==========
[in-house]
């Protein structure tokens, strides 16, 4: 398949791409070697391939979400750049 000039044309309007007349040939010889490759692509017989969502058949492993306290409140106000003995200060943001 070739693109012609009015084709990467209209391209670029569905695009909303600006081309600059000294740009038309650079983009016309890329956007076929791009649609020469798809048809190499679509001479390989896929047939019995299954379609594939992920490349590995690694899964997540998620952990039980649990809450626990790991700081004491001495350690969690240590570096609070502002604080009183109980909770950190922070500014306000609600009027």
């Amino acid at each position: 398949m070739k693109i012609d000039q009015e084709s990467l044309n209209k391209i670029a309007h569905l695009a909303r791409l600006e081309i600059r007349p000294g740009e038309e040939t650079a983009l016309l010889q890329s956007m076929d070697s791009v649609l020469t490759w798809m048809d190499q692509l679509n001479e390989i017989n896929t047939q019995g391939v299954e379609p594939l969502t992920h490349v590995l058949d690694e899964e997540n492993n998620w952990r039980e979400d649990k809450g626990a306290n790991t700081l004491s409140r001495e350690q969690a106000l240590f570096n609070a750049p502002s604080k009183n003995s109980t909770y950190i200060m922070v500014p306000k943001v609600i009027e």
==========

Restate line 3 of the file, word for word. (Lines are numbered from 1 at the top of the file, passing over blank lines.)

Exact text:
């Amino acid at each position: 398949m070739k693109i012609d000039q009015e084709s990467l044309n209209k391209i670029a309007h569905l695009a909303r791409l600006e081309i600059r007349p000294g740009e038309e040939t650079a983009l016309l010889q890329s956007m076929d070697s791009v649609l020469t490759w798809m048809d190499q692509l679509n001479e390989i017989n896929t047939q019995g391939v299954e379609p594939l969502t992920h490349v590995l058949d690694e899964e997540n492993n998620w952990r039980e979400d649990k809450g626990a306290n790991t700081l004491s409140r001495e350690q969690a106000l240590f570096n609070a750049p502002s604080k009183n003995s109980t909770y950190i200060m922070v500014p306000k943001v609600i009027e």